Supreme Court Strikes Louisiana Abortion Law 🏥

Mark Wilson / Getty Images

Mark Wilson / Getty Images

Going with the liberals

Chief Justice John Roberts joined the four liberal court justices in a 5 to 4 vote to temporarily block a new Louisiana abortion law. The law would require abortion doctors to have "admitting" privileges for patients at a hospital within 30 miles of where he or she performs an abortion. 

Repeat of Texas abortion law

The Supreme Court ruled against a similar Texas law in 2016 that required abortion clinics to meet hospital standards. With the addition of two new conservative justices, pro-life supporters hoped the Supreme Court would reexamine the decision.


LEANING LEFT:

The Atlantic: Brett Kavanaugh Just Declared War on Roe v Wade.

The Nation: Brett Kavanaugh Is Already Done Pretending He Respects Abortion Rights

The left views the decision as only a temporary win and focus on Justice Kavanaugh’s dissent. They believe Kavanaugh is extremely “hostile to women’s health rights”. The articles believe that Kavanaugh’s dissent illustrates that he is ready to chip away at Roe vs. Wade (the ruling that allowed women the right to an abortion).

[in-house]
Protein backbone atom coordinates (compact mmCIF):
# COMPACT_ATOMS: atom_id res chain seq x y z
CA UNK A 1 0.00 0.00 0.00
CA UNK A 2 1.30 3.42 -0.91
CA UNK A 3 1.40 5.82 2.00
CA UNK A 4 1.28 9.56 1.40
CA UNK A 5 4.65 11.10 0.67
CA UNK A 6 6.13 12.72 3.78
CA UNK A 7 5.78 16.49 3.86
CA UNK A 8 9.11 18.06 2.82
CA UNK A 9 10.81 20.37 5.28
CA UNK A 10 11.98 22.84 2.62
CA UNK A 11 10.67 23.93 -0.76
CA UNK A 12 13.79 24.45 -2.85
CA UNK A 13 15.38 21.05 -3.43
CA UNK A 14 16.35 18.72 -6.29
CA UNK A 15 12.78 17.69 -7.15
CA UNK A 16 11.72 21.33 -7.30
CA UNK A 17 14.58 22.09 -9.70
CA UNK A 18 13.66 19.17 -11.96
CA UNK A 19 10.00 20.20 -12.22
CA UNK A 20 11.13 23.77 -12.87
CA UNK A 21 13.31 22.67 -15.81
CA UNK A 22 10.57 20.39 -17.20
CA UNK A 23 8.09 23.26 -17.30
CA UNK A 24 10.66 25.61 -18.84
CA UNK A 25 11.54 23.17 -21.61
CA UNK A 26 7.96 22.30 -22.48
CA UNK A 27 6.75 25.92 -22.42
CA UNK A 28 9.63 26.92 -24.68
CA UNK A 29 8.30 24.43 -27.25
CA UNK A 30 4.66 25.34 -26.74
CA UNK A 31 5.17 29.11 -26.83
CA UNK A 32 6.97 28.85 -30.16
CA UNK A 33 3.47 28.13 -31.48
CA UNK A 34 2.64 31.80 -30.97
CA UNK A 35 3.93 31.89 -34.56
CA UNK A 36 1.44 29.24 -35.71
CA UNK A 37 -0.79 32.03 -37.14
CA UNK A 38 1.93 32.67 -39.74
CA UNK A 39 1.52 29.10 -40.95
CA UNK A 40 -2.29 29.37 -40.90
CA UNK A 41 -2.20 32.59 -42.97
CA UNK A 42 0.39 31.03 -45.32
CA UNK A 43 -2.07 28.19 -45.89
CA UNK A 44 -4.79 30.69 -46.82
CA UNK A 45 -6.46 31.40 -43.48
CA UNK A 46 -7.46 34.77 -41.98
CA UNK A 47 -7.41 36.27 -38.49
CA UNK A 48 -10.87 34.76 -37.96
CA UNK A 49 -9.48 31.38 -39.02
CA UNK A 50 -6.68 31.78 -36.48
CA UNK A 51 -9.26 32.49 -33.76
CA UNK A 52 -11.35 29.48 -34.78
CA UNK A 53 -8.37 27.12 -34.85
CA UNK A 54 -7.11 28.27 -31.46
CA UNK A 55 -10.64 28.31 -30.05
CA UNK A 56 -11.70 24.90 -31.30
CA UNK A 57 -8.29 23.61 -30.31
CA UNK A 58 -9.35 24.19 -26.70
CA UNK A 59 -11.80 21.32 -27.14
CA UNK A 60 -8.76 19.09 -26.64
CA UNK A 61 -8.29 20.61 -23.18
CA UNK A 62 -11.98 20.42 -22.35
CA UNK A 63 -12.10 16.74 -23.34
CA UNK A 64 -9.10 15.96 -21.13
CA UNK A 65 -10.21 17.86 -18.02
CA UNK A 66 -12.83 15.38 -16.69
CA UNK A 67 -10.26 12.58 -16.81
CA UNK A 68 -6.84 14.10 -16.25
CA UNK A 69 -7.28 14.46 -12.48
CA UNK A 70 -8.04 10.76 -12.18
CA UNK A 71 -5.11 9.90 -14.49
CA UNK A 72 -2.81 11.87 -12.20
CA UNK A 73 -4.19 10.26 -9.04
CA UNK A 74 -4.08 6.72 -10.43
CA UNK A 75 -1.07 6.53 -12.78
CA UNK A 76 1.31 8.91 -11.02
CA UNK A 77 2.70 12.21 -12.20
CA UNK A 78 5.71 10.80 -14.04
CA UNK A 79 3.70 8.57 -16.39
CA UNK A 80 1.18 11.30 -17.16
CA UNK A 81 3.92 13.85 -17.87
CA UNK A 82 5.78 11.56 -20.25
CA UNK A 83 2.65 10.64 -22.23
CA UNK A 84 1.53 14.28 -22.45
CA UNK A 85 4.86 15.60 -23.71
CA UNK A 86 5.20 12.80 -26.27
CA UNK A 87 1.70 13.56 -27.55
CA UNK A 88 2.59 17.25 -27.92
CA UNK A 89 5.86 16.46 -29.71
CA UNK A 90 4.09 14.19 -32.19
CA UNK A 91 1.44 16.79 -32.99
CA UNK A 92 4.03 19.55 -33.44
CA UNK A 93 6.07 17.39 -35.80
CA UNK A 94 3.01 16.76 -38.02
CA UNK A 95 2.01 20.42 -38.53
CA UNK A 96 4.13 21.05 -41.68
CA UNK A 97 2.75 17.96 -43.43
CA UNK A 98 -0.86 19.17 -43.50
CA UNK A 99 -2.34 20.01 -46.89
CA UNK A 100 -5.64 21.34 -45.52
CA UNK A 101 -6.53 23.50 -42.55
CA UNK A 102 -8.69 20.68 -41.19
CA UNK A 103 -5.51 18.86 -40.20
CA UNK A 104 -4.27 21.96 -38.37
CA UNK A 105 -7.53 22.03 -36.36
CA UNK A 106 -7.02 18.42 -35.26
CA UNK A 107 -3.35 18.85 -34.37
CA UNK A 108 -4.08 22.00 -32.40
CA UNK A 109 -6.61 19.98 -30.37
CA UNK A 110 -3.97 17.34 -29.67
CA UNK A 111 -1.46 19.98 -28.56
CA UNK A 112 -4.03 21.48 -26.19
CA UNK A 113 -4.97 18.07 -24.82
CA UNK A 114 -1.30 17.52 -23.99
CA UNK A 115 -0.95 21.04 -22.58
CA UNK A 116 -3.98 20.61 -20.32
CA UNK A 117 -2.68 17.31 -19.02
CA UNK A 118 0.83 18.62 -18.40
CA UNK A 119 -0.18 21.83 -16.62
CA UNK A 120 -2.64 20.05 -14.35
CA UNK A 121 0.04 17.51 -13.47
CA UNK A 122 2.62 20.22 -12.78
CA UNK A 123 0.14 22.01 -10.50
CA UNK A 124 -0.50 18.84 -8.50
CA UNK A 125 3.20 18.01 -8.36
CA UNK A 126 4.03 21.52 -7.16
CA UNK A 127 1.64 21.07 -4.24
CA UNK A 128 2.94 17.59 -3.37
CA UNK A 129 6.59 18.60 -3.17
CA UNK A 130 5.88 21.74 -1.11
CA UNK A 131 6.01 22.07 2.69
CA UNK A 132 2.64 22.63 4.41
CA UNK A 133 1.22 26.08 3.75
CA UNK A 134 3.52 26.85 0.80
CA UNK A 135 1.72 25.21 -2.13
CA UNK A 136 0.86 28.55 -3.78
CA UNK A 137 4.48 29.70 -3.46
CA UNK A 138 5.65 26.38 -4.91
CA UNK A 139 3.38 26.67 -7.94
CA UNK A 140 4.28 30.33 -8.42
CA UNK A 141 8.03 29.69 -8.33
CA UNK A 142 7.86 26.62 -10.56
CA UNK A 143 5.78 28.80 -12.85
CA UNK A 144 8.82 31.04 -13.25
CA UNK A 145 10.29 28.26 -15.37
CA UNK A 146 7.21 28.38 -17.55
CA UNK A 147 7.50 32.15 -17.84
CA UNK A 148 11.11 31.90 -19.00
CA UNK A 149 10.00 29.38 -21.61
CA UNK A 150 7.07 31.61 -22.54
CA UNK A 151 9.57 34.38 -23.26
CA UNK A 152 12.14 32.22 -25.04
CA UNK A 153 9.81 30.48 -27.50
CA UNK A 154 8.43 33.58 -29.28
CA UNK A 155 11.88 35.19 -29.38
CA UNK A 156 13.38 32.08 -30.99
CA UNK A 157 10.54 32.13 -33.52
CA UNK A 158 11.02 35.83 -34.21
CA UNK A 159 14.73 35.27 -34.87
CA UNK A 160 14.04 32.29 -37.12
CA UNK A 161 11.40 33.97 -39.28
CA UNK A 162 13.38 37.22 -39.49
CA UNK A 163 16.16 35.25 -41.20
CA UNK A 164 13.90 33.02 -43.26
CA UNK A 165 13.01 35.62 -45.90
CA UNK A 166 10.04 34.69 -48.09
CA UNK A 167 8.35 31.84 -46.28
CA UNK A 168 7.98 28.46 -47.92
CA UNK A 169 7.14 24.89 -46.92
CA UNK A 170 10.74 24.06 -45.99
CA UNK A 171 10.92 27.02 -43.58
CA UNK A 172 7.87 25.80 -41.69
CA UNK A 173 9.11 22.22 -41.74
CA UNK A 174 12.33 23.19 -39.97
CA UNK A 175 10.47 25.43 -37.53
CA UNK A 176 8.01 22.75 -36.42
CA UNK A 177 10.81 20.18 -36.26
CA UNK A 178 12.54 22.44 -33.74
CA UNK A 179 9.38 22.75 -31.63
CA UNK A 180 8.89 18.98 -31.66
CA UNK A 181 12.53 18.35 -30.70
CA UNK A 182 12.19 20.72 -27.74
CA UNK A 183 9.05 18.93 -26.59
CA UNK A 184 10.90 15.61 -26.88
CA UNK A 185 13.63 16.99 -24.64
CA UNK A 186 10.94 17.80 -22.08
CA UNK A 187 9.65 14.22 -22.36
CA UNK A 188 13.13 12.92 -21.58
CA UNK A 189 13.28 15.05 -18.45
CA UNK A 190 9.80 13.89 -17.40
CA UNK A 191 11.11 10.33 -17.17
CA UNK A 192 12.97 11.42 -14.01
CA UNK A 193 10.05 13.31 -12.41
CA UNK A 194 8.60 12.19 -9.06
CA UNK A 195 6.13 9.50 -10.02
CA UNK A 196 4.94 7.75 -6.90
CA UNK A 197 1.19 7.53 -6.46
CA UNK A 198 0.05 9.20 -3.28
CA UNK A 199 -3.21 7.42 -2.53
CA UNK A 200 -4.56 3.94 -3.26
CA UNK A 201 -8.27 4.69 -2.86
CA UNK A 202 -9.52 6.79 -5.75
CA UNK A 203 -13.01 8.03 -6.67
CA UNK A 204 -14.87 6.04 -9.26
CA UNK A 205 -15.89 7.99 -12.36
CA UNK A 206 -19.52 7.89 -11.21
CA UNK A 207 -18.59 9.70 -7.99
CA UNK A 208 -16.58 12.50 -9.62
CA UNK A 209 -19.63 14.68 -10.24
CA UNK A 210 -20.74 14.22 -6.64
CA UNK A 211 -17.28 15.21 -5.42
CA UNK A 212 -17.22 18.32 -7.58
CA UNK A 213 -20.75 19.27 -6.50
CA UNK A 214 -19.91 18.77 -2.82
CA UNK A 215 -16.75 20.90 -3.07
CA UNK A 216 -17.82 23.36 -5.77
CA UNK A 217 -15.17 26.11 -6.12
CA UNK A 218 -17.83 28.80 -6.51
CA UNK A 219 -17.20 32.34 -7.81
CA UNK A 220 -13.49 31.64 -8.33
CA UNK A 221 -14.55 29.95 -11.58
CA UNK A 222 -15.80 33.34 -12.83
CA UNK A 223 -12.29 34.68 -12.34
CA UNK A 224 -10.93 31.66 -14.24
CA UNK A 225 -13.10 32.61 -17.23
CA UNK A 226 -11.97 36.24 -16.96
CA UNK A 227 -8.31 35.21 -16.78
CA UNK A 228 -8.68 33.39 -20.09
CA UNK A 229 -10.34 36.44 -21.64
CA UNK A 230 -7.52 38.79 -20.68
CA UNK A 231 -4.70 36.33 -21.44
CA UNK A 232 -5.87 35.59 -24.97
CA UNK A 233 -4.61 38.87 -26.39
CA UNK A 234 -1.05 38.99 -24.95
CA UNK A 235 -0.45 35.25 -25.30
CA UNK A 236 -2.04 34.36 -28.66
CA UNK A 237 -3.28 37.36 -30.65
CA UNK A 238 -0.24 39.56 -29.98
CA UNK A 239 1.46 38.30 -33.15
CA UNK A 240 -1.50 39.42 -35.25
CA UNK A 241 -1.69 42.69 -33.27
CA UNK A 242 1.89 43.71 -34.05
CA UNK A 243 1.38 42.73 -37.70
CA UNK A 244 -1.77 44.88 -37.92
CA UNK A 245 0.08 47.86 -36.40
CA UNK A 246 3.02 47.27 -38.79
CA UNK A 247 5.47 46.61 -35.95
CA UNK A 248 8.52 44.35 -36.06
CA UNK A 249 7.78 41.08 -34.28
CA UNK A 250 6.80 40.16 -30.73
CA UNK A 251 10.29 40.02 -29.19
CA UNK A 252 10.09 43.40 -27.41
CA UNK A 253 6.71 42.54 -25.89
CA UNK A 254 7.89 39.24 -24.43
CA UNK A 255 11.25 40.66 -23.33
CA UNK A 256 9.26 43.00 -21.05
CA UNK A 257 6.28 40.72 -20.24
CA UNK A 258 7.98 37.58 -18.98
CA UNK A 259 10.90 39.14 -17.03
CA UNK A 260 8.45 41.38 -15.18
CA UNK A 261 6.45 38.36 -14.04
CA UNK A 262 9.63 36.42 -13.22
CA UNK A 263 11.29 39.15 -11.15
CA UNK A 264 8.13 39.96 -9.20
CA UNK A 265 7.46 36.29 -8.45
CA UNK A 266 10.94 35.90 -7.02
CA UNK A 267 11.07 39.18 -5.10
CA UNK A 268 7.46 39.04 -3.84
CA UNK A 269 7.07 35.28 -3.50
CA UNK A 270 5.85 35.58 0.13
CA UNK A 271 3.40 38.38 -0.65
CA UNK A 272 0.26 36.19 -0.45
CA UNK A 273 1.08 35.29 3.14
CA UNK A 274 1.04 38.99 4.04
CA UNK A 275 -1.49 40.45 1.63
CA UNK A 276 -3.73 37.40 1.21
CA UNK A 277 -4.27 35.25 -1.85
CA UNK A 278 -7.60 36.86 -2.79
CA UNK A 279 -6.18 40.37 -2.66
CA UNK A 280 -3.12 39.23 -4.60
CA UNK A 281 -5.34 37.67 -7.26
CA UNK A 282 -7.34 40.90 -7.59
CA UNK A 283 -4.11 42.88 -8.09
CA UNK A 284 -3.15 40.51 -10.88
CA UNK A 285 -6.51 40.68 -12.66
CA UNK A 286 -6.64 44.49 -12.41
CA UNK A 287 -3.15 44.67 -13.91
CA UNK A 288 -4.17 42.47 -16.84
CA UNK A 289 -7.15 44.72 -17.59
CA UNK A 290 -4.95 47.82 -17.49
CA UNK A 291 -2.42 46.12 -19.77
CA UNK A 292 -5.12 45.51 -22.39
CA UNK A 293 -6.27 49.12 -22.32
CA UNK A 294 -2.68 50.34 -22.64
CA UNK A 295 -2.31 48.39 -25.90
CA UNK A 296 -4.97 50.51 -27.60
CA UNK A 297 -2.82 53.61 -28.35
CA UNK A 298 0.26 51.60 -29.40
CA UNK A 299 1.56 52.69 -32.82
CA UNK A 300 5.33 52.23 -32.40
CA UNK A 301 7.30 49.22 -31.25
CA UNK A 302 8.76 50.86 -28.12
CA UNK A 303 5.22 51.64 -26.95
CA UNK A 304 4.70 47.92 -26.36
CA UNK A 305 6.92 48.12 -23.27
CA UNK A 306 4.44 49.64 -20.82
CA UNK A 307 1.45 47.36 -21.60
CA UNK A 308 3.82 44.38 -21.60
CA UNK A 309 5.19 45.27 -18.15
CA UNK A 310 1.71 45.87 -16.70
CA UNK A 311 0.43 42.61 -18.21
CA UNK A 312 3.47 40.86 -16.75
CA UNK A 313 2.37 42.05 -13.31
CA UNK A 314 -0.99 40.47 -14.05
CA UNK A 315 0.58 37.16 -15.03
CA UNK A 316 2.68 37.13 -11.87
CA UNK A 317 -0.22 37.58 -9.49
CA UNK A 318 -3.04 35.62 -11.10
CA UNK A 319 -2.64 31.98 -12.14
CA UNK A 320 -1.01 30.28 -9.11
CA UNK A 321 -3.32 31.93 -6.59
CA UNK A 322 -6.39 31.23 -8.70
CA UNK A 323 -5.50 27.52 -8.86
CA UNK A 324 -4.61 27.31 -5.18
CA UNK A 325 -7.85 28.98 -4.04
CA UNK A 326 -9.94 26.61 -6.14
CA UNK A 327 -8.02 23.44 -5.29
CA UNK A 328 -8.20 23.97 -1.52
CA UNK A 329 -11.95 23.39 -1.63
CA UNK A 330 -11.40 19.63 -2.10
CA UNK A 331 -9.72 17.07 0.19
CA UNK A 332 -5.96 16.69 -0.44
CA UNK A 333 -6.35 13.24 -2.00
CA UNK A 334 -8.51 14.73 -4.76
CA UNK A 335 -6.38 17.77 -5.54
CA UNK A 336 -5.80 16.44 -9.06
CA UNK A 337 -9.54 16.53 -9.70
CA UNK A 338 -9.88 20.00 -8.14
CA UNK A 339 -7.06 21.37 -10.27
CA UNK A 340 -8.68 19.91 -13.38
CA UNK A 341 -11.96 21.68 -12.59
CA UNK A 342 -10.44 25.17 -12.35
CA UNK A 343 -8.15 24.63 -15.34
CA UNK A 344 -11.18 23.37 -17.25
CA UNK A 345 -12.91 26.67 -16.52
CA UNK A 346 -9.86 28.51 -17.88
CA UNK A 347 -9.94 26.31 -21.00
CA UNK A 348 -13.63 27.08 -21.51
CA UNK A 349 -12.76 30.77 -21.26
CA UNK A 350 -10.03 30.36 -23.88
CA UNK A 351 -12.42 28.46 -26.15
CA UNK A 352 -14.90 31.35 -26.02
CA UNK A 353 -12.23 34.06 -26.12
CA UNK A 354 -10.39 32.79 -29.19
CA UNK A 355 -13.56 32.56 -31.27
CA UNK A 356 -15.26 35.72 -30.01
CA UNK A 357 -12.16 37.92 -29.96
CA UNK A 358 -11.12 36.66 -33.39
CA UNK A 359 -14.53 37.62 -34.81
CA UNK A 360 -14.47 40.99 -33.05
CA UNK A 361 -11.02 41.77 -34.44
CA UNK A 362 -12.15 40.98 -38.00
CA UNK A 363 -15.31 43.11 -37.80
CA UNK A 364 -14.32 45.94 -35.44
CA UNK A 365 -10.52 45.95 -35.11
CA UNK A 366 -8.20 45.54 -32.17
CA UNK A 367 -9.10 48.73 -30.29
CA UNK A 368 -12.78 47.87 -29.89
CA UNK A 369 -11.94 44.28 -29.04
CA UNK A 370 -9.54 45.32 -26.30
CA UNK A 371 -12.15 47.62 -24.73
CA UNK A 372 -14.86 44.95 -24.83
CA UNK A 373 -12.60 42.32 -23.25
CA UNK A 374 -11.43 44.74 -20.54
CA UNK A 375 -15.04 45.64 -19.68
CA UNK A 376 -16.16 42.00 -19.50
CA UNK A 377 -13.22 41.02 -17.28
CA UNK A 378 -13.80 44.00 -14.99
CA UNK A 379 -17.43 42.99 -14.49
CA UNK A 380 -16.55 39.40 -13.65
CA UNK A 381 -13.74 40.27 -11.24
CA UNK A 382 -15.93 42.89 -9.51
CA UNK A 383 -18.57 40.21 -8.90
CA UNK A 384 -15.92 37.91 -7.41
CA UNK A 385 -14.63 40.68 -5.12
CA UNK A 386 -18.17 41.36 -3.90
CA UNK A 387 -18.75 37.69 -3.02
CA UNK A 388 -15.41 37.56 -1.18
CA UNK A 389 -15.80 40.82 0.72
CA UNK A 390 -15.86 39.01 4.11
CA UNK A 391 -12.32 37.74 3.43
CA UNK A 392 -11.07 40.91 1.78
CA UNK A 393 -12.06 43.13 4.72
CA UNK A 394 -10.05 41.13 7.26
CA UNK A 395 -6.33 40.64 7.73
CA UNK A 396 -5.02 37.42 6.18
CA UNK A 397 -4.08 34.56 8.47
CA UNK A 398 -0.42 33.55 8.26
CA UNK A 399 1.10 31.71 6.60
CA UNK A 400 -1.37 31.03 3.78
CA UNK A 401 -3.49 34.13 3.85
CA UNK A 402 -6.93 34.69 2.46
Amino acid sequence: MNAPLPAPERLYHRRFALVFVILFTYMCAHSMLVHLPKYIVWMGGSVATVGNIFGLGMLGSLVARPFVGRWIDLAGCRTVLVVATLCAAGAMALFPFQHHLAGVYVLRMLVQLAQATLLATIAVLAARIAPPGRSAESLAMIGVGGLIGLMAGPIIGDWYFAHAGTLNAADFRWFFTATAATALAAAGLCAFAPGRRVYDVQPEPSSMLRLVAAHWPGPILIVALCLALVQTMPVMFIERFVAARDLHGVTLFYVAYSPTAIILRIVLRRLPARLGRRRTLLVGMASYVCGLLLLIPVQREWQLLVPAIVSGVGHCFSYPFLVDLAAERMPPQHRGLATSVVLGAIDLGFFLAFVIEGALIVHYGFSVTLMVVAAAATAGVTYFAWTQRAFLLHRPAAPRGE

LEANING RIGHT:

Washington Examiner: No, John Roberts didn't just prove himself to be pro-Roe

National Review: Observations on the Supreme Court’s Order Blocking Louisiana’s Abortion Law—Part 1

The right view the decision as a minor disappointment and focus largely on Chief Justice John Roberts vote siding with the liberal Supreme Court Justices. They believe that Roberts does not want to undermine a recent court precedent with a full review. 


Where do we stand on abortion laws?

The abortion rights debate will likely continue as states have responded to the conservative-leaning Supreme Court in drastically different ways. Blue states have passed laws to protect and expand abortion rights while red states are looking at laws restricting abortions after a heartbeat has been detected. This particular Louisiana case will likely come in front of the Supreme Court for a full review in the fall of 2019.

True or false?

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